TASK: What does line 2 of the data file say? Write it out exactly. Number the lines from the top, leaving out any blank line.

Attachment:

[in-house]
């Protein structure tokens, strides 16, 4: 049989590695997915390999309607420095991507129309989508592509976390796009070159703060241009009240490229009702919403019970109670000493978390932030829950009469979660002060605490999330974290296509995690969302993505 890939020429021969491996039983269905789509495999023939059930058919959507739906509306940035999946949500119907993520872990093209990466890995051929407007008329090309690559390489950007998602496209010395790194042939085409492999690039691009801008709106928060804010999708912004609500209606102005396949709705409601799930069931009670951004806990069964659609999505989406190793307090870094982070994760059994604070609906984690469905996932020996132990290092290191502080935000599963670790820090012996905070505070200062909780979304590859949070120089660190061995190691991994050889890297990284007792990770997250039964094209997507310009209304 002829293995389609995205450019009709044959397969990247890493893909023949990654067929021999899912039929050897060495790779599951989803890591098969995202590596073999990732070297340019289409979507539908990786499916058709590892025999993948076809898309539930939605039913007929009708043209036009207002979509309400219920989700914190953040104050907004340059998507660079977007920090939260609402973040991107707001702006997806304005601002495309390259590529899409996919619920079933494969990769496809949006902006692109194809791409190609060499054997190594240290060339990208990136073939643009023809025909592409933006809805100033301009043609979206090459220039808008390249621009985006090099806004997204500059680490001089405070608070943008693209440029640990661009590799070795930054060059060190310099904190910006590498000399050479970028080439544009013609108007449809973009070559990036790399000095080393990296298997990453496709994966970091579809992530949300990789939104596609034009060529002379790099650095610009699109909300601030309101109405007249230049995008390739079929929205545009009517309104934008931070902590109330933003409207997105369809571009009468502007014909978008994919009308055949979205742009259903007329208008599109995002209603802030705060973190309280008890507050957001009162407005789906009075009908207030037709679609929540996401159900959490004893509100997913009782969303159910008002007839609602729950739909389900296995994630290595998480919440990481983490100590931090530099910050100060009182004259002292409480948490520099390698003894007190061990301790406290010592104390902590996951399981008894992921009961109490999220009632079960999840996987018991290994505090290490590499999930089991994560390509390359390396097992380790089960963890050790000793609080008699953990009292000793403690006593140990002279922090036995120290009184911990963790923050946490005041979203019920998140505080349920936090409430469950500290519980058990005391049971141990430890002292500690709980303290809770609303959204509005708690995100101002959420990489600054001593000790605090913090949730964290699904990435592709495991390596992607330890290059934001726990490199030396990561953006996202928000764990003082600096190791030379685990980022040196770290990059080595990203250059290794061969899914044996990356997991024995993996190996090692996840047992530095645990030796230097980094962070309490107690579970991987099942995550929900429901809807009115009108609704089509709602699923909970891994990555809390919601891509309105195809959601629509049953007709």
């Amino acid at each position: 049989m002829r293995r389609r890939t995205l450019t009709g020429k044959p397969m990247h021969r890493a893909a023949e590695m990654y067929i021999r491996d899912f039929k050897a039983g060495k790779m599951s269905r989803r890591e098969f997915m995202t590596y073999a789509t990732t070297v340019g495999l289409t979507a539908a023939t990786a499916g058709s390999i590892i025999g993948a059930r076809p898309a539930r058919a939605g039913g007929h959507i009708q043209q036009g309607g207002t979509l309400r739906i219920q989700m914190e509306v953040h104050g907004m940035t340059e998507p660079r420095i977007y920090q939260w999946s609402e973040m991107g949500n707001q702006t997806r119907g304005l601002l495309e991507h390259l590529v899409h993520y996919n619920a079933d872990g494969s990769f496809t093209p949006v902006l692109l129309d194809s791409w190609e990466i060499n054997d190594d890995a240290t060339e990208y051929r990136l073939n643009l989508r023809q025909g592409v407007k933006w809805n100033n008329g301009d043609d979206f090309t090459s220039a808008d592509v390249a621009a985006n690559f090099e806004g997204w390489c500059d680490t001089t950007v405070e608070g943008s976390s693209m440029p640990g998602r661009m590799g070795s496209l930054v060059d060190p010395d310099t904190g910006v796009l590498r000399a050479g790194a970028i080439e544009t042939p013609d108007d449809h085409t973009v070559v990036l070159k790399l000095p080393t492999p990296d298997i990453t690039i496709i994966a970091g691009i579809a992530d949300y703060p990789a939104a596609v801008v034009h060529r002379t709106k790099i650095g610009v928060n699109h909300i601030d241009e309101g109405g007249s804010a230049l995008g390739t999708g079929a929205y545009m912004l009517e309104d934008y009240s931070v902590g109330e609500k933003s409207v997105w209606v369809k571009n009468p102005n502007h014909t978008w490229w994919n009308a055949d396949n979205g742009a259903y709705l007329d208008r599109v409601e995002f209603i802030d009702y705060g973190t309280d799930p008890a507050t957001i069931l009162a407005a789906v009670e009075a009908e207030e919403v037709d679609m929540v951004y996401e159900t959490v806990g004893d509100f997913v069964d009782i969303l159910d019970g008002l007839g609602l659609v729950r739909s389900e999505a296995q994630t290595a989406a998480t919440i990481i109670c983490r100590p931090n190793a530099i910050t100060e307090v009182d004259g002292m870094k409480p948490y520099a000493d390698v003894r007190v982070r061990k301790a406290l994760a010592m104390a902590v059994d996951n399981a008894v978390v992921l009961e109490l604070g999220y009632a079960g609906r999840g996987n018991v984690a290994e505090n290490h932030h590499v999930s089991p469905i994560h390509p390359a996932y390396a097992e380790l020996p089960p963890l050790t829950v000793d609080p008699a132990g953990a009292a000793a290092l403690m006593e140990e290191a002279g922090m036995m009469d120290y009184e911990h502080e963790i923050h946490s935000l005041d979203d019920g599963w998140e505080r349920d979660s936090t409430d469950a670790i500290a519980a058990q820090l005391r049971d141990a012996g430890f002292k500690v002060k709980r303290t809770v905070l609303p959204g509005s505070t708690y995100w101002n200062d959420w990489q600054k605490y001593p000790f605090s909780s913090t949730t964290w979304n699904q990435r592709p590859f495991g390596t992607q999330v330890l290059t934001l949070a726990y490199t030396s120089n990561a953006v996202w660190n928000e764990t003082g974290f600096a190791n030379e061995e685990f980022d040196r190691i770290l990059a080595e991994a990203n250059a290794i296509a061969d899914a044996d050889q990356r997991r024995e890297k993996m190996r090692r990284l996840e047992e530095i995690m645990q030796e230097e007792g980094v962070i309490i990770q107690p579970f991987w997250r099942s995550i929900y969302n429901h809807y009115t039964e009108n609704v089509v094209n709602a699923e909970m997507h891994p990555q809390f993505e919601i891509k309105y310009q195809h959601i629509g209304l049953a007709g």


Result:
């Protein structure tokens, strides 16, 4: 049989590695997915390999309607420095991507129309989508592509976390796009070159703060241009009240490229009702919403019970109670000493978390932030829950009469979660002060605490999330974290296509995690969302993505 890939020429021969491996039983269905789509495999023939059930058919959507739906509306940035999946949500119907993520872990093209990466890995051929407007008329090309690559390489950007998602496209010395790194042939085409492999690039691009801008709106928060804010999708912004609500209606102005396949709705409601799930069931009670951004806990069964659609999505989406190793307090870094982070994760059994604070609906984690469905996932020996132990290092290191502080935000599963670790820090012996905070505070200062909780979304590859949070120089660190061995190691991994050889890297990284007792990770997250039964094209997507310009209304 002829293995389609995205450019009709044959397969990247890493893909023949990654067929021999899912039929050897060495790779599951989803890591098969995202590596073999990732070297340019289409979507539908990786499916058709590892025999993948076809898309539930939605039913007929009708043209036009207002979509309400219920989700914190953040104050907004340059998507660079977007920090939260609402973040991107707001702006997806304005601002495309390259590529899409996919619920079933494969990769496809949006902006692109194809791409190609060499054997190594240290060339990208990136073939643009023809025909592409933006809805100033301009043609979206090459220039808008390249621009985006090099806004997204500059680490001089405070608070943008693209440029640990661009590799070795930054060059060190310099904190910006590498000399050479970028080439544009013609108007449809973009070559990036790399000095080393990296298997990453496709994966970091579809992530949300990789939104596609034009060529002379790099650095610009699109909300601030309101109405007249230049995008390739079929929205545009009517309104934008931070902590109330933003409207997105369809571009009468502007014909978008994919009308055949979205742009259903007329208008599109995002209603802030705060973190309280008890507050957001009162407005789906009075009908207030037709679609929540996401159900959490004893509100997913009782969303159910008002007839609602729950739909389900296995994630290595998480919440990481983490100590931090530099910050100060009182004259002292409480948490520099390698003894007190061990301790406290010592104390902590996951399981008894992921009961109490999220009632079960999840996987018991290994505090290490590499999930089991994560390509390359390396097992380790089960963890050790000793609080008699953990009292000793403690006593140990002279922090036995120290009184911990963790923050946490005041979203019920998140505080349920936090409430469950500290519980058990005391049971141990430890002292500690709980303290809770609303959204509005708690995100101002959420990489600054001593000790605090913090949730964290699904990435592709495991390596992607330890290059934001726990490199030396990561953006996202928000764990003082600096190791030379685990980022040196770290990059080595990203250059290794061969899914044996990356997991024995993996190996090692996840047992530095645990030796230097980094962070309490107690579970991987099942995550929900429901809807009115009108609704089509709602699923909970891994990555809390919601891509309105195809959601629509049953007709």